Simon Peter: The half-shekel tax

Matthew 17:24-27 (English Standard Version)
24 When they came to Capernaum, the collectors of the half-shekel tax went up to Peter and said, “Does your teacher not pay the tax?”
25 He said, “Yes.” And when he came into the house, Jesus spoke to him first, saying, “What do you think, Simon? From whom do kings of the earth take toll or tax? From their sons or from others?”
26 And when he said, “From others,” Jesus said to him, “Then the sons are free.
27 “However, not to give offense to them, go to the sea and cast a hook and take the first fish that comes up, and when you open its mouth you will find a shekel. Take that and give it to them for me and for yourself.”

It wouldn’t be long before Jesus would be arrested and killed, and He had much to teach Simon Peter about how God provides for him. In the verses above, we seem to catch a hint of Jesus’ later lesson about “render unto Caesar what is Caesar’s” (Matthew 22:15-22), but this particular lesson is not for the Pharisees, it is for Peter–and for all disciples of Christ.

What is the “half-shekel tax” the collectors are asking for? In Exodus, God mandated “atonement money” that was paid during the census. (Exodus 30:11-16) It was the same amount for every adult, no matter how poor or how rich, and it was paid as a ransom to the Lord, to keep away any plague when the Israelites were numbered.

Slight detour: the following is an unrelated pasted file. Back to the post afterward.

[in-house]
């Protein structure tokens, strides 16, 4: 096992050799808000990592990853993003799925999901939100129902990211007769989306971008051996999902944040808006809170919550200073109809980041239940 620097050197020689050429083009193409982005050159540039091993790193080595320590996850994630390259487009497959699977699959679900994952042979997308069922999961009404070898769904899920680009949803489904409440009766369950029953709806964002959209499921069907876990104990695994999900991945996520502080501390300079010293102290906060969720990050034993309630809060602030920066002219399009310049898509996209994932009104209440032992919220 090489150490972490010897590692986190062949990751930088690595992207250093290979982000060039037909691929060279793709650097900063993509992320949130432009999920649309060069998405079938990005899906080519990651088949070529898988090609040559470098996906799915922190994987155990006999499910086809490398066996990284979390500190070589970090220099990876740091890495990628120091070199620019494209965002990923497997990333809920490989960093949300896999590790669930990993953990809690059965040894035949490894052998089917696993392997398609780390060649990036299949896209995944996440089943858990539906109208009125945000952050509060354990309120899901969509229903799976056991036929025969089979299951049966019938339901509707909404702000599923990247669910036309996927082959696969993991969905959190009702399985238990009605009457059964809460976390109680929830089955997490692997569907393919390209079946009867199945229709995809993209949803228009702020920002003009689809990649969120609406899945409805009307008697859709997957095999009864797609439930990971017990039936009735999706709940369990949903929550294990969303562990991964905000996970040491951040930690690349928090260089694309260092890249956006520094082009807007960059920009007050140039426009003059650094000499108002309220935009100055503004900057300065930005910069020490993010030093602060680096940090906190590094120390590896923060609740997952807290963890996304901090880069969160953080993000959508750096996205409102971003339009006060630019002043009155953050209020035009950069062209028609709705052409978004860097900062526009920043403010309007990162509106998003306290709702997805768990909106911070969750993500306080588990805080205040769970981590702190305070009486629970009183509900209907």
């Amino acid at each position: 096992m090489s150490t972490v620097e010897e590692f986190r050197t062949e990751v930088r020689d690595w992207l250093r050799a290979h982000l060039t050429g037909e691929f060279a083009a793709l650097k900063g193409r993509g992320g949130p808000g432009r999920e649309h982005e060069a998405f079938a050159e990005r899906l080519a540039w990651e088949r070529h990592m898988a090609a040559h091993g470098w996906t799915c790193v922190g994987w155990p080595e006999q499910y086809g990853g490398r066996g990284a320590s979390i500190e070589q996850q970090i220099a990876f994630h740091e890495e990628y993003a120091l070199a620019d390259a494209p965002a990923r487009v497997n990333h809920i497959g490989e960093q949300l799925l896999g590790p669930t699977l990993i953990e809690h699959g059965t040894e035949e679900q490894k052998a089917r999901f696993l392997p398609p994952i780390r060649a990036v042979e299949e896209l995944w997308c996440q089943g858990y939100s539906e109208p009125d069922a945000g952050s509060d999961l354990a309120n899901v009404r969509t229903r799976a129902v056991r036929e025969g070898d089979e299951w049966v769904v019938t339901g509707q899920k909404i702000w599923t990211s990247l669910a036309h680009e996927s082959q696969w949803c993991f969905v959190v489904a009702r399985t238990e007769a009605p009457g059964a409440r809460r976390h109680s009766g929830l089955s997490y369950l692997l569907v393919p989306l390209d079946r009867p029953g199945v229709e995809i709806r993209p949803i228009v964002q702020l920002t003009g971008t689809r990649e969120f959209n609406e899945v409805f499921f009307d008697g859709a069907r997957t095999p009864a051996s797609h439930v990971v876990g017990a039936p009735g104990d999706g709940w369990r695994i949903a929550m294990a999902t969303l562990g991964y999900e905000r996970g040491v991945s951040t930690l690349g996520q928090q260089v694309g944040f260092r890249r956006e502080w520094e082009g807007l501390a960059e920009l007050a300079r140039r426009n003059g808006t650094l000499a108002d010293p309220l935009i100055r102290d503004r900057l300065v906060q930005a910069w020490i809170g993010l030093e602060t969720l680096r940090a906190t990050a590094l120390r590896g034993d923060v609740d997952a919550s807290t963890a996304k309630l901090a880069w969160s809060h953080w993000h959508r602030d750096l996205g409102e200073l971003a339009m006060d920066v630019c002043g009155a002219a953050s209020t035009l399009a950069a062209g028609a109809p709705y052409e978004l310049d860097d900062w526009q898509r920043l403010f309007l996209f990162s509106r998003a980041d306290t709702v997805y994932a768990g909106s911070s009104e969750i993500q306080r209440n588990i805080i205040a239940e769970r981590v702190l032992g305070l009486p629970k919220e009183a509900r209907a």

But why would God send a plague during a census? When we read the Old Testament accounts, we see that God constantly tells the leaders NOT to count their people. In God’s eyes, a census is nothing more than pride and a turning away from the Lord. If we trust in the Lord, then it does not matter how many people are under one’s rule or leadership, nor does it matter how many live in one place. If all are subject to God, then God will protect, provide, and lead those people, no matter how few or how many. But if someone counts the people without God’s command or consent, then that person is leaning on his or her own understanding. They are turning from God’s providence to their own system of providing for and protecting themselves. The atonement money is a ransom, a signal to God that the temple census is not about the size of an army or dividing the grain or showing the might of Israel’s rulers, it is about making sure that everyone sees they are equal in God’s eyes. Since everyone paid the same tax, every soul was equally valued by the Lord.

But Jesus asks Peter about the taxes levied by kings to show how the atonement money has become simply a “temple tax”–something a lot like a civil tax. Peter wisely sees that worldly rulers don’t tax themselves or their families, and yet here is a Jew asking fellow Jews for money. Even more ironic is that they are asking a temple tax from the Son of God! If there is anyone who ought to be ελευθεροι (“eleutheroi”)–free, exempt–it would be Jesus! The Son of God paying atonement money? Absurd!